I’ve been MIA from the blog since September, swamped with big things in my personal life. I’ve done my best to stay active on social media but it’s been awhile since I’ve had a moment to slow down, open up the laptop, and get some words out there. 2016 was a rough year in a lot of ways: countless celebrity deaths that hit people pretty hard; developments of the brutal and devastating war in Syria; Brexit rocking the British economy and dividing the population in pretty harsh ways; a certain American election that brought out the worst in some. That’s just to name a few, but it’s been hard not to feel buried under the world’s burdens this past year. And yet, amidst great turmoil, my personal word for this year stood out brightly for me: opportunity.
I don’t know if you do this, but for most years of my adult life I can think of one all-encompassing word that sums up what the year held for me or why it was significant. These words have been both positive and negative depending on the particular year. I went into 2016 with a word in mind, “peace”. I wanted to trust God in all that He provided this year and the plans He had for me. Soon, though, it became clear that this year’s word would actually be “opportunity”.
2016 began with a promotion at my job. I went from part-time admin work to full-time project management at a quickly growing digital marketing start-up. This was a bit of a shock to my system at first and I had a huge learning curve ahead of me, and there were definitely a few moments of anxiety and sleeplessness and wavering self-confidence. Over the year, my role at work has shifted even more significantly, and now project management is only about 10% of my workload. This has been confusing and sometimes frustrating, but ultimately, it has been an incredible opportunity for growth (both personal and professional) and I have learned so much about my own strengths and passions in the workplace.
In February, one of my sisters and I decided to plan an overseas trip for the summer. Along with big babysitting help from my parents and in-laws, we dreamed into reality a 10-day voyage to Italy, stopping in Venice, Florence, and Rome. I haven’t been overseas since 2007, shortly before I got married and had kids. I was blown away by the support my parents gave me in taking my kids for the majority of those days and their belief, alongside my sister’s, that even though I’m a single mom and have made all kinds of different concessions to my kids and home life over the years, I can still do some things for me and it’s possible to dream. My sister and I had a heavenly time in a beautiful country rich with soul-refreshing art and jaw-dropping landscapes. I learned a lot about my own travel style, and how I need to pace myself very differently now than I did in 2007. It was also a lovely time of relationship building with my dear sister.
By April, a mediation date was finally scheduled for a brutal car accident of mine from early 2013. This accident changed my life. Because of one driver’s poor decision making in an average intersection in suburbia, I was left with crippling osteoarthritis in my knees and hips, a rib prone to frequent dislocation from my spine, bursitis and regular muscle spasms in my left shoulder extending down to my elbow, vertebrae in my back and neck out of alignment, and those are just the long term injuries that have plateaued after three years of various therapies. I will be dealing with this pain for the rest of my life. To finally go into mediation with ICBC and come to a settlement was an immense relief. The settlement provided me with the ability to continue pain management treatments and…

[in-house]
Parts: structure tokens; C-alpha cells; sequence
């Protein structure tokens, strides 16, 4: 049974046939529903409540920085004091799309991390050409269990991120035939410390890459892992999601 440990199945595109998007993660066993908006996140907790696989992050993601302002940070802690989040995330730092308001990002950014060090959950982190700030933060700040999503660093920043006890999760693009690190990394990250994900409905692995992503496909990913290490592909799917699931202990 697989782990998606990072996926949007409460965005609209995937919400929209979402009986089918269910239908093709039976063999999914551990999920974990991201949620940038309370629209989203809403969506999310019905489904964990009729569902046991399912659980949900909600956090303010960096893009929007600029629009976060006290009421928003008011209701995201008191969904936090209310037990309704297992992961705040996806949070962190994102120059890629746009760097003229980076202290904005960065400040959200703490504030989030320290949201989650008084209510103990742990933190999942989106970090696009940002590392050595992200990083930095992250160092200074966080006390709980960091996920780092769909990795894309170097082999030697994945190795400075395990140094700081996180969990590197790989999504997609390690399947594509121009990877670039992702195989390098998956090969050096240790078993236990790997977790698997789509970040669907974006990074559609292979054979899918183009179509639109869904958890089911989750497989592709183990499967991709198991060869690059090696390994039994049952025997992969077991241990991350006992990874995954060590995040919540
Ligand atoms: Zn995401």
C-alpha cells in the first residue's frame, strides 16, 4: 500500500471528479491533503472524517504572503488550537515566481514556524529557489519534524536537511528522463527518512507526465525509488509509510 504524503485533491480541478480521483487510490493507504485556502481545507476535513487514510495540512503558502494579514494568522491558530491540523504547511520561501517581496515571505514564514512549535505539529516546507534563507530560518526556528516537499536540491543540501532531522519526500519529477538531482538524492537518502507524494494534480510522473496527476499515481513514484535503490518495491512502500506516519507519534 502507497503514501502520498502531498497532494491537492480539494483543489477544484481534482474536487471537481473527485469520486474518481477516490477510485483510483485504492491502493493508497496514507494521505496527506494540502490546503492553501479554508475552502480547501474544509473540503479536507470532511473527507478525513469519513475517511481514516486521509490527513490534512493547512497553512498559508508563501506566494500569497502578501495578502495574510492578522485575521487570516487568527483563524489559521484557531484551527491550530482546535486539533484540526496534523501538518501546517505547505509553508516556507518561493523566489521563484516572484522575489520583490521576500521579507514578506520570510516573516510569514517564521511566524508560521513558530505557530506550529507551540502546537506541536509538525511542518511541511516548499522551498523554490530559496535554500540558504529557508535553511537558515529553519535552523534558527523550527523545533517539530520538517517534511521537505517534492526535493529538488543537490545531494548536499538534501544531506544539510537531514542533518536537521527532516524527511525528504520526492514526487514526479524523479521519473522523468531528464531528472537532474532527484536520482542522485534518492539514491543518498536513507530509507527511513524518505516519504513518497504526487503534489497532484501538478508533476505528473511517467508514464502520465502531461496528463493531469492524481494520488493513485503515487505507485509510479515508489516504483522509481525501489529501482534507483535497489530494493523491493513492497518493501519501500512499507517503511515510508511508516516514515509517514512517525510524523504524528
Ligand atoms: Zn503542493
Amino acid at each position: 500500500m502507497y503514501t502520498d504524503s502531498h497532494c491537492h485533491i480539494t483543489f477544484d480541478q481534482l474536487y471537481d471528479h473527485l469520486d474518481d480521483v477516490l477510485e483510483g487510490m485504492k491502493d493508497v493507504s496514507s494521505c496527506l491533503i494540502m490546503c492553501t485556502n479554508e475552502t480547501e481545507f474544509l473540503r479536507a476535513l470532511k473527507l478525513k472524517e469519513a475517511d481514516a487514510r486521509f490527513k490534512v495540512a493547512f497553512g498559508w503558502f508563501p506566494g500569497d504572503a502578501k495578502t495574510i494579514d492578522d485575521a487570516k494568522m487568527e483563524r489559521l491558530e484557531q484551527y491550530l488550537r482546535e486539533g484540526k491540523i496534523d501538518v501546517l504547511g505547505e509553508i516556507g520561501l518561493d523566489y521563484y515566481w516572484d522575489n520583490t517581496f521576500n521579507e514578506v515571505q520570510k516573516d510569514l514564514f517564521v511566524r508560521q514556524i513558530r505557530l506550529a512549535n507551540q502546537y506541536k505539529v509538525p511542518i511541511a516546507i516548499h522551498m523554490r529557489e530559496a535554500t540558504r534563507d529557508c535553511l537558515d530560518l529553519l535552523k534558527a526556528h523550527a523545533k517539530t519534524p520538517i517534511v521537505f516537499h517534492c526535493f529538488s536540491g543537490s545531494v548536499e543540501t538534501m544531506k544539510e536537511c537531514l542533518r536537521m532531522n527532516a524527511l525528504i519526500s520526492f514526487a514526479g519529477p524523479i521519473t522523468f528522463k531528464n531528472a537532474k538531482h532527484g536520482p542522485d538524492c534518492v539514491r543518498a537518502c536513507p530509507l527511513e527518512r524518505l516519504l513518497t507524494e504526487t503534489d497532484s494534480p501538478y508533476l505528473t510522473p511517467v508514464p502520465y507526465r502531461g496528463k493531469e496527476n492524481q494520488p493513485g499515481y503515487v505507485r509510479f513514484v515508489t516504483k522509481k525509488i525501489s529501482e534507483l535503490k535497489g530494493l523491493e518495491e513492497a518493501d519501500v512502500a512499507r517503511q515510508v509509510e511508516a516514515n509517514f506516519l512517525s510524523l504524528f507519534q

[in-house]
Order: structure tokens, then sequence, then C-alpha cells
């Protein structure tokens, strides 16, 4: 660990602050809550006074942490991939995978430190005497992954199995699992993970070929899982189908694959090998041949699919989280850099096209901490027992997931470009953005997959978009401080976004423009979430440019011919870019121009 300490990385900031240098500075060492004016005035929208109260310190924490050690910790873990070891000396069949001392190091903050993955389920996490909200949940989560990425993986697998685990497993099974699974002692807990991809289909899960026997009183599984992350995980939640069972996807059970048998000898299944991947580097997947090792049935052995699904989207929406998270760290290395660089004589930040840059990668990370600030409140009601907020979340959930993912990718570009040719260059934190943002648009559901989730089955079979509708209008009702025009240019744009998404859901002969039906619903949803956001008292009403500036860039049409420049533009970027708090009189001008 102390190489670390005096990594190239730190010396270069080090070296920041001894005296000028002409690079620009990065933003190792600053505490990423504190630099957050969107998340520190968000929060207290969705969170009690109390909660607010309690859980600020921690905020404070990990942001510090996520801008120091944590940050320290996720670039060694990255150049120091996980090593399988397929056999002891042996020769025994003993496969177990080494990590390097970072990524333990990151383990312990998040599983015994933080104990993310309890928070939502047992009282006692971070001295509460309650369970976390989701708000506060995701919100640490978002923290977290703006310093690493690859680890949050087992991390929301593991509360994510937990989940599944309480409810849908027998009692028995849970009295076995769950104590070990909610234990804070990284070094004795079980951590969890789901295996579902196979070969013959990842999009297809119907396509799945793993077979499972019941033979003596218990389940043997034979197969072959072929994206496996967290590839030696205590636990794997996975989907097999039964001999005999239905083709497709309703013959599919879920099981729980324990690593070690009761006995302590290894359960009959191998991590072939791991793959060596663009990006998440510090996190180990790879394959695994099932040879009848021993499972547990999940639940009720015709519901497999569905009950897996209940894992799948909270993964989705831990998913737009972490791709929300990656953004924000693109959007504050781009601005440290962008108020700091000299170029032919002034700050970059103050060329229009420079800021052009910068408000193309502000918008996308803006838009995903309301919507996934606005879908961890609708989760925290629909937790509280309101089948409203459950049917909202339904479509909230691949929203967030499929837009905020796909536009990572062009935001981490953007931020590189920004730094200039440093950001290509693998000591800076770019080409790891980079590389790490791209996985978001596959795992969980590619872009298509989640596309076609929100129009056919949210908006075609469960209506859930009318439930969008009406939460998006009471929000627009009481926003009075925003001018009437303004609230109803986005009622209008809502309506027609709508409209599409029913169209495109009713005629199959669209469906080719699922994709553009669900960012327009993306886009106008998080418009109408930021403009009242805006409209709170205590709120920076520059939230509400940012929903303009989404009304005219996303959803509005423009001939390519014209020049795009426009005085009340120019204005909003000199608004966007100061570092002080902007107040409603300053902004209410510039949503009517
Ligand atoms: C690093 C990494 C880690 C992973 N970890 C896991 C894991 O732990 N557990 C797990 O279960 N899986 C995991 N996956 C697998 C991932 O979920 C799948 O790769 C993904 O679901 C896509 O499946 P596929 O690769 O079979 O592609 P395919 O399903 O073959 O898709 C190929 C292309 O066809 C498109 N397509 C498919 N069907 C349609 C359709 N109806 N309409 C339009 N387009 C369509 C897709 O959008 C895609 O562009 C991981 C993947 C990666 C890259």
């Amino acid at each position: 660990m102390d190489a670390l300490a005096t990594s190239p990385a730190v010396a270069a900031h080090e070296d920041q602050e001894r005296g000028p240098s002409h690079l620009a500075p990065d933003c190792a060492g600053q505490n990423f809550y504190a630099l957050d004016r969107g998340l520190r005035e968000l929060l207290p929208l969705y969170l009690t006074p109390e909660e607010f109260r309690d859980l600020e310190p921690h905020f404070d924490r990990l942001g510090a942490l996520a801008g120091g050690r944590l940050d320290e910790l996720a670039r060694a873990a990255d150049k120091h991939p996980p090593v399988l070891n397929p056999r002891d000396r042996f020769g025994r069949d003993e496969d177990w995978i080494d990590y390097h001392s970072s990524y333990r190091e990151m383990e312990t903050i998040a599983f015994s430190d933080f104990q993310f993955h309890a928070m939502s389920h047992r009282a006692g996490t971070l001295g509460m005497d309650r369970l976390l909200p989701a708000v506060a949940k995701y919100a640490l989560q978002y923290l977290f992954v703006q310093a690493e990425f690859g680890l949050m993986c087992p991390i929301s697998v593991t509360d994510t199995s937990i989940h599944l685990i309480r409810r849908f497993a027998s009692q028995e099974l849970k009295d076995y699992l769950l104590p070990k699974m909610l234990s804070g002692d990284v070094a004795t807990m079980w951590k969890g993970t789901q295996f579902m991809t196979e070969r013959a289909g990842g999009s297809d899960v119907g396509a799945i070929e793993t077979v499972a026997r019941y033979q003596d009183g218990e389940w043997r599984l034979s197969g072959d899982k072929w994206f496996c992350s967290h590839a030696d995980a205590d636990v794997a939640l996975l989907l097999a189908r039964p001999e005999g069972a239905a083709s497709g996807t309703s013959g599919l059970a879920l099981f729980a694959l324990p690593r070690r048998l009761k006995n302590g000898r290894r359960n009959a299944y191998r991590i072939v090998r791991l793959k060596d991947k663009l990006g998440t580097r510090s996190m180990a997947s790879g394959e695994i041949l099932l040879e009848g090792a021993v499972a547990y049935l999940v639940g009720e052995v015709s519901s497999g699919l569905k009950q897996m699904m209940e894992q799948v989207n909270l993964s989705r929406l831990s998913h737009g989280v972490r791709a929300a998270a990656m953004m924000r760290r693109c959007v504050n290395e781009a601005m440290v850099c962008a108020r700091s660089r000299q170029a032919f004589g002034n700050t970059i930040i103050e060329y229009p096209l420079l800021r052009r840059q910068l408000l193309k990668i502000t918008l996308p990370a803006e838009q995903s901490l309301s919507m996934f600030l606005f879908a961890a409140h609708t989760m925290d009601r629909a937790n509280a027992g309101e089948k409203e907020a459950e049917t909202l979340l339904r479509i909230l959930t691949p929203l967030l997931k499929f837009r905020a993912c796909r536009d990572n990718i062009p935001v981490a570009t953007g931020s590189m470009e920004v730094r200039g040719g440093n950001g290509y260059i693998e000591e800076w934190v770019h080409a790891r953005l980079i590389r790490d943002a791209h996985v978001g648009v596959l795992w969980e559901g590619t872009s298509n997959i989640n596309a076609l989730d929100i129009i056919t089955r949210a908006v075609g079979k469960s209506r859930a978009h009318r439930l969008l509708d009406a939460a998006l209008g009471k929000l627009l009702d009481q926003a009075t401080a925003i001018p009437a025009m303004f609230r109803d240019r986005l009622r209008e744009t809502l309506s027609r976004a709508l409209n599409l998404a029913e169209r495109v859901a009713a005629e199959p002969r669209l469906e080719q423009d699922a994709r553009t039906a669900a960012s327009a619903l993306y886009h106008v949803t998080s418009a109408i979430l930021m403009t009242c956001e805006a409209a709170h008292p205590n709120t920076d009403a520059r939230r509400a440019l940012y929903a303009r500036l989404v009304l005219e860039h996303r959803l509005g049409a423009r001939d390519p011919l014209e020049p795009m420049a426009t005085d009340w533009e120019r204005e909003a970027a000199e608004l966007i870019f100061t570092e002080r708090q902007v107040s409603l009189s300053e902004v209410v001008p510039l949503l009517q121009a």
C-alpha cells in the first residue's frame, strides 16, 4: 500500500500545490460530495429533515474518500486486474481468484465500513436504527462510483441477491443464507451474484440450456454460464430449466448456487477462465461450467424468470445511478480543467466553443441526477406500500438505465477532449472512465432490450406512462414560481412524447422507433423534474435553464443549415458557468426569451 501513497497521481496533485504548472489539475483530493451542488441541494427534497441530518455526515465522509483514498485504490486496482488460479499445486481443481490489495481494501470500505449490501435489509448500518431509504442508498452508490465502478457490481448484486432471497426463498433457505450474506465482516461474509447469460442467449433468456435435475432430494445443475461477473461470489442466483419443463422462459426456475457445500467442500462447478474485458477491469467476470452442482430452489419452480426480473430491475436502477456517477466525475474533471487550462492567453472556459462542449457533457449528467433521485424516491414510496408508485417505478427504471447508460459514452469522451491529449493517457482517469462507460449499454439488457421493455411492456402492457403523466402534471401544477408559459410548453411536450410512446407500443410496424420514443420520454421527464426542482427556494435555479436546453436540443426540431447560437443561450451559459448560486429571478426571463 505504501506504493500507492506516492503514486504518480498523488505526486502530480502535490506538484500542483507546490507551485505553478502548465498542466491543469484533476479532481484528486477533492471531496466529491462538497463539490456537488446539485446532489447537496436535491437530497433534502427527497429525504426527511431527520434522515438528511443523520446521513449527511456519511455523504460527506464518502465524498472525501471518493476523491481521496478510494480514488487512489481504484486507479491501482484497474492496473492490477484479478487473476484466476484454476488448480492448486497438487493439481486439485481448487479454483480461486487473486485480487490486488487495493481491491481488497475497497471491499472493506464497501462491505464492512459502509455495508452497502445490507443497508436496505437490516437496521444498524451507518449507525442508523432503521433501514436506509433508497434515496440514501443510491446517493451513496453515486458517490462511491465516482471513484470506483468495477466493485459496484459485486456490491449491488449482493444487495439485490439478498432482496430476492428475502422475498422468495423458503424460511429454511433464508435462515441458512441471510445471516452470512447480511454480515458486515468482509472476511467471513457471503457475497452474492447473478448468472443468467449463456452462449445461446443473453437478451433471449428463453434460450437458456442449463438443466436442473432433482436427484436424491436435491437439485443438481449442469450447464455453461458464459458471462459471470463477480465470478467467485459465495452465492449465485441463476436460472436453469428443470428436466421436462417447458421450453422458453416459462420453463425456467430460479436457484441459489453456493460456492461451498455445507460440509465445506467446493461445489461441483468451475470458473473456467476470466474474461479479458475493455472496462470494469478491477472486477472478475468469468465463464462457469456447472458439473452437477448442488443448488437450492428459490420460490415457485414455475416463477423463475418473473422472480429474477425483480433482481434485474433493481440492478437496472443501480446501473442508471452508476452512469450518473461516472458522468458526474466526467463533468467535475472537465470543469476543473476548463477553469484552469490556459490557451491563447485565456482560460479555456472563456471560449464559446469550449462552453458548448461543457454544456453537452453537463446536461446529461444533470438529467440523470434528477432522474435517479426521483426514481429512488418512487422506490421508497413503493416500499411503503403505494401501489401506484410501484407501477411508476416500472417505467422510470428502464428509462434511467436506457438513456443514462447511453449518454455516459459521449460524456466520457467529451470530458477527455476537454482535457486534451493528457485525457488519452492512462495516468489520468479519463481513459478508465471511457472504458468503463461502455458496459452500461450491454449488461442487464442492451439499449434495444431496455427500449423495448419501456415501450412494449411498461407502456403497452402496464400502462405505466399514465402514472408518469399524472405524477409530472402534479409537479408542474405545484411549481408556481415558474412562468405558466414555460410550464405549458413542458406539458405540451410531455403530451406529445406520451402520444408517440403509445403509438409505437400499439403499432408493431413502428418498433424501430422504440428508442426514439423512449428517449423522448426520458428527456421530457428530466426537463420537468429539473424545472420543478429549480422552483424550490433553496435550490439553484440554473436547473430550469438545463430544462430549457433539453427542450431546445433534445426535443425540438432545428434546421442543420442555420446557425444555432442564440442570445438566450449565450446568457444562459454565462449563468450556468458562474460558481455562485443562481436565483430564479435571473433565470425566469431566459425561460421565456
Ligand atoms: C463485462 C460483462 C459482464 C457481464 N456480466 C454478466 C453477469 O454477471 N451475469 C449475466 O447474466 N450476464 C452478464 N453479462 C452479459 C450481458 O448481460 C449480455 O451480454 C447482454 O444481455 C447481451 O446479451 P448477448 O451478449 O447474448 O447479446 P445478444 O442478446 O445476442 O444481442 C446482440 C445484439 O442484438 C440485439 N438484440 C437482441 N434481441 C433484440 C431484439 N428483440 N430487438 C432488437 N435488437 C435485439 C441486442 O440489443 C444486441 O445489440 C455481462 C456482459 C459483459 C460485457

…buy a new van! Okay, not brand new, but a 2010 Dodge Caravan. I have wanted a minivan since I first learned to drive on one. I love how big they are, but with a lower centre of gravity than many trucks and SUVS, so I feel very safe on the road. This became the sixth vehicle I’ve personally owned, but the first I’ve been able to buy out of desire and not necessity. Typically, I buy cheaper, older vehicles and drive them into the ground (or they get smashed up by car accidents). This time I was able to buy an excellent condition minivan that’s only six years old…just because I wanted to! I wanted a seat that fit me better, space for my kids and other people, storage room for the big trips to IKEA and Costco, and something that felt like it wouldn’t crumple under impact, leaving me and my kids vulnerable. My old Civic was sold and am relishing in this new chapter of vehicles.
In June I launched this site! I’d been blogging on wordpress.com for several years but made the big switch to self-hosting and taking more control for my vision of where I want this thing to go. It’s been a slow six months for me, in how much time I’ve been able to devote to blogging, but I love having a space in the online realm that feels more like me and can be anything I want it to be.